How the Gospel Became Diminished

In the Middle Ages, the gospel became overshadowed by rote following of traditions and rules.  It has been argued by many that the church often degenerates into a tool for control.  So, the result of ‘the gospel’ is conformity to an external code of self-righteousness.  People desperately hope that their good behaviors will satisfy the standards of the church, and so eventually they will get to heaven and avoid hell.

The Reformation occurred when these layers of tradition were stripped away and scholars like Erasmus, Zwingli, Calvin and Luther read the Bible with fresh eyes and called people out of a system of hypocrisy and corruption.  They emphasized that we are saved by grace through faith.  No person has to perform for God in order to be saved because no works can justify a person before God as judge.  God judges all people and finds them guilty, but he provides forgiveness for sin through the death of Jesus Christ.   All people, regardless of past conduct, can gain access to heaven.

Image result for christians behaving badlyThe unintended consequences of Reformed belief are very sad.  The code of conduct advocated in the Bible has been lost to many believers.  Because we are not saved as a result of our works, good works are not part of the gospel in the way we tell it.  In the Bible, though, Paul and other authors emphasize a new way of life which emerges for the Christian.  The ‘work of faith’ and the ‘labor of love’ sets Christians apart from surrounding people.  Jesus insisted that people would see his followers’ good works and praise his Father in heaven.  Quite frankly, that is not happening in the West these days.

The gospel should lay out the best life – what some people call the ‘good life’ – and it should call people to live it.  The best life is one lived with God through the power of the Holy Spirit.  It can not be entered into by merit, but only by the grace of God.   The emphasis in the gospel of the last century has been to do with punishment.  It has also been very much centered on individuals rather than God.  It focuses on the sin problem that people live with.  Our sin stops us from going to heaven and getting our great reward.  In fact our sin sends us to hell and the images of hell are horrific.  Everyone wants to go to heaven and no-one wants to go to hell.  Removing the barrier of our sin gets us to heaven.  End of story.  So, converts say sorry for their sin, ask God to take it away and wait to die so they can sip lemonade next to the pool in the eternal vacation in the sky.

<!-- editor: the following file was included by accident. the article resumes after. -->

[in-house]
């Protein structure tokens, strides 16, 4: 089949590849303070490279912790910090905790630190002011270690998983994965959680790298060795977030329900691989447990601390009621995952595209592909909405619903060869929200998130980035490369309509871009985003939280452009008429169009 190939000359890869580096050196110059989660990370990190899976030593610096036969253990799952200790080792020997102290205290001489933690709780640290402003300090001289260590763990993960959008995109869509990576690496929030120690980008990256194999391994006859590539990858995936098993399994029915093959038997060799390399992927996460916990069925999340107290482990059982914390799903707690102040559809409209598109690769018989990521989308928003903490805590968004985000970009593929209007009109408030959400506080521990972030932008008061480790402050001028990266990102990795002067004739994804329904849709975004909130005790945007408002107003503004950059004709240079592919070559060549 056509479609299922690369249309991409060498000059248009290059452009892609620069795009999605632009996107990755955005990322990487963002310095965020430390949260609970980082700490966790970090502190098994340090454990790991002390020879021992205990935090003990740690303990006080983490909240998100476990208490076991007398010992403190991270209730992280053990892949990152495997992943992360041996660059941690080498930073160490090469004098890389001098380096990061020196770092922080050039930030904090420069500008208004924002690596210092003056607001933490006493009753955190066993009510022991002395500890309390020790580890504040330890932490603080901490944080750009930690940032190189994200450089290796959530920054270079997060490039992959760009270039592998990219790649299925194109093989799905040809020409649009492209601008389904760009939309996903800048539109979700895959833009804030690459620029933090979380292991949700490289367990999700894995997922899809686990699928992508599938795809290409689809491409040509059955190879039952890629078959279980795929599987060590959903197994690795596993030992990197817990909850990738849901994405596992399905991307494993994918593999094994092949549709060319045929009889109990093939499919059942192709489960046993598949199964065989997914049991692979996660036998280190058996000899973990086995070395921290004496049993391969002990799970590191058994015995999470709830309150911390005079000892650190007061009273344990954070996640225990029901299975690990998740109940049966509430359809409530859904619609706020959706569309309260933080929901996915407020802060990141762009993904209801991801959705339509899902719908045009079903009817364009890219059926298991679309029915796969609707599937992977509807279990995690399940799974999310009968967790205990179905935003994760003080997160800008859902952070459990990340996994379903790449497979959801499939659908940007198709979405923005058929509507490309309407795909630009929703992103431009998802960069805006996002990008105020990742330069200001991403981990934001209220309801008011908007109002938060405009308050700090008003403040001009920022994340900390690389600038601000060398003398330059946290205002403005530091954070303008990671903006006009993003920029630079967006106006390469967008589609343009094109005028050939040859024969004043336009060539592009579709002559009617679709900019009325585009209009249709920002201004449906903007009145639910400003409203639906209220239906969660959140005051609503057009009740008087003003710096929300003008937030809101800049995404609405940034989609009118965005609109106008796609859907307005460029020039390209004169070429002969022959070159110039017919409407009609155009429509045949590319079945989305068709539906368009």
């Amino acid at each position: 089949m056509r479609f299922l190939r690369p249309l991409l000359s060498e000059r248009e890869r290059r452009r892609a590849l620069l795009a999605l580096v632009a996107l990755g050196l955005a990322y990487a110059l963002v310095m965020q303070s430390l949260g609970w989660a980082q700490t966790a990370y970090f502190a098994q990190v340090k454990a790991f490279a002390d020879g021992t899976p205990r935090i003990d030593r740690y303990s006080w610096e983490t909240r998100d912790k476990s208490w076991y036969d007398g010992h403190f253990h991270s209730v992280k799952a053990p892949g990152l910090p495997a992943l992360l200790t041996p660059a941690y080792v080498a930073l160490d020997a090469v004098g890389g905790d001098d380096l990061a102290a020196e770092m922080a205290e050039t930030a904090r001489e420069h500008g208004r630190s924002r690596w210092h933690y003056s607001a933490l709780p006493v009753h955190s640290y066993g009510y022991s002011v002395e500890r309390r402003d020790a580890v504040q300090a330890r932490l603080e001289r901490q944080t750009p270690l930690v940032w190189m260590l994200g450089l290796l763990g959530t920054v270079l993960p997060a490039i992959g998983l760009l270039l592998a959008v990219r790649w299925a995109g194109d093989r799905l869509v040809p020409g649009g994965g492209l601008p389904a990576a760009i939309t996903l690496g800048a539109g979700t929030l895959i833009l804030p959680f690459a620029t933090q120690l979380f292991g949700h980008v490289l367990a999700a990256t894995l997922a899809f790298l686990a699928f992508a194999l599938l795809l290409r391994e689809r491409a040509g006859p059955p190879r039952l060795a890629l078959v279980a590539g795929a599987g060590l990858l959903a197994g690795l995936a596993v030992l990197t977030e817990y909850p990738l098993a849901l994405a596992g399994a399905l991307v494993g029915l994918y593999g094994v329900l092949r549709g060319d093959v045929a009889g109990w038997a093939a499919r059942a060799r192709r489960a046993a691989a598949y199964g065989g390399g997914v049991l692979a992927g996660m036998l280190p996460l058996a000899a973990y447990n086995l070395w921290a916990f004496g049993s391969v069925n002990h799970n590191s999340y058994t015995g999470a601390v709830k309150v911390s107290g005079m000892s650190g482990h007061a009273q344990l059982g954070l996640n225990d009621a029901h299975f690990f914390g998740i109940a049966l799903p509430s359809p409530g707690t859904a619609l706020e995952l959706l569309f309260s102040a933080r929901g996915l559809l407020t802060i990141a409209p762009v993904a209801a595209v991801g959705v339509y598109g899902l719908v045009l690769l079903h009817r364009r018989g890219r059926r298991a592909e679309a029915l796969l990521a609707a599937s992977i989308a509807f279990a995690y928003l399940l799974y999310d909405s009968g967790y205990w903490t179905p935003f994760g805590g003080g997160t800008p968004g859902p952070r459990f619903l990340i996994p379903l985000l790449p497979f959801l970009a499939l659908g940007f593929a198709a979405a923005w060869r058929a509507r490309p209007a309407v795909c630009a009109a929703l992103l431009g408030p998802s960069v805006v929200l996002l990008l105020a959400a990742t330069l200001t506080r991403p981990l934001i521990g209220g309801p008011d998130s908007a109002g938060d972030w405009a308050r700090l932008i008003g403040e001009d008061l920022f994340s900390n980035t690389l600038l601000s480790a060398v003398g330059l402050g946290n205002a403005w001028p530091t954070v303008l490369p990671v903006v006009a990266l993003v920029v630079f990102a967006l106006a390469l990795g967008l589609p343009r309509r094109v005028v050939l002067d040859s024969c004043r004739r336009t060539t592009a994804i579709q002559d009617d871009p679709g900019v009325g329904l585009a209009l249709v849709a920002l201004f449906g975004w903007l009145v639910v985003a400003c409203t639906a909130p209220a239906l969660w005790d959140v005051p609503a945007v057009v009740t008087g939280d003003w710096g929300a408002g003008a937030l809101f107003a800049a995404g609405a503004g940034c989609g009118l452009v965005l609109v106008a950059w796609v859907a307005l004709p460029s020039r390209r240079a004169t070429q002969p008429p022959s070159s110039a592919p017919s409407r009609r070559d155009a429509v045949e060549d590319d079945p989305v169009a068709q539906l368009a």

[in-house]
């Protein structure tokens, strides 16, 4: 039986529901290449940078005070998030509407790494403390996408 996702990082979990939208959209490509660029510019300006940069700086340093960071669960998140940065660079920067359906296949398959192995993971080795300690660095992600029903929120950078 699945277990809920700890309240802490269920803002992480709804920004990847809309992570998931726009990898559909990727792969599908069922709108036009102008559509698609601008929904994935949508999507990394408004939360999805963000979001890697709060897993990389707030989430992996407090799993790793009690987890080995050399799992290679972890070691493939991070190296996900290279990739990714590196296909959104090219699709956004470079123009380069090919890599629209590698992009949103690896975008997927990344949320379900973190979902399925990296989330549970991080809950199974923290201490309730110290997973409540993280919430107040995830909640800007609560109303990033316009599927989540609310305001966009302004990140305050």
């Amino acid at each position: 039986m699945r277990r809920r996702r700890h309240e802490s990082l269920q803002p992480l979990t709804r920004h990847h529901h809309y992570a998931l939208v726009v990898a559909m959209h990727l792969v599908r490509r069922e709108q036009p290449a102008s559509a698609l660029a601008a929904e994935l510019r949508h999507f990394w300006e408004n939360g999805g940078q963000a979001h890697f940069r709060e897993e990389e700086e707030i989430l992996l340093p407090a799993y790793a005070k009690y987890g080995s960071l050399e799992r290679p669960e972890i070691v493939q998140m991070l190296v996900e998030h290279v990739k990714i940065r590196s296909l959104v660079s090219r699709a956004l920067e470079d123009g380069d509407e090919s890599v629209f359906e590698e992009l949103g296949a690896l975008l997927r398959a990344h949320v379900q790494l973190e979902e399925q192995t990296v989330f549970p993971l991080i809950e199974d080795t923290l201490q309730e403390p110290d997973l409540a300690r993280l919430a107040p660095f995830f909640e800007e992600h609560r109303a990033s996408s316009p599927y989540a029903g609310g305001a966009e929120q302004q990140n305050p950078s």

The problem is that the New Testament gospel does not read like this.  Jesus’ gospel calls for repentance.  It calls for a new way of life.  He builds upon John the Baptist’s call for repentance.  The new life of the gospel is centered on new relationships where people love God with all they have.  In short, the gospel is a call to worship.  Jesus lays out in the Sermon on the Mount the kind of conduct that must be eliminated and the kind of conduct that must begin.  He calls people to a life free from anxiety and full of faith.  The good news of the gospel is that this faithful, loving, and peaceful new life will never end.  It is given by God and it is maintained by him.

So conduct is part of the gospel.  People are released from the captivity of sin and self-centered living into a new life focused on God and serving others.  Paul recounts to his converts how his gospel taught others to walk worthy and to please God.

We need to show that God’s way of life is good and true.  Then we need to call people into that new life – a life where sin is forgiven and a new perspective is created.

***

Written after reflection on 1 Thessalonians.

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About Plymothian

I teach at Moody Bible Institute in Chicago. My interests include education, biblical studies, and spiritual formation. I have been married to Kelli since 1998 and we have two children, Daryl and Amelia. For recreation I like to run, play soccer, play board games, read and travel.
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One Response to How the Gospel Became Diminished

  1. Christiaan Snedeker says:

    Amen! Well written.

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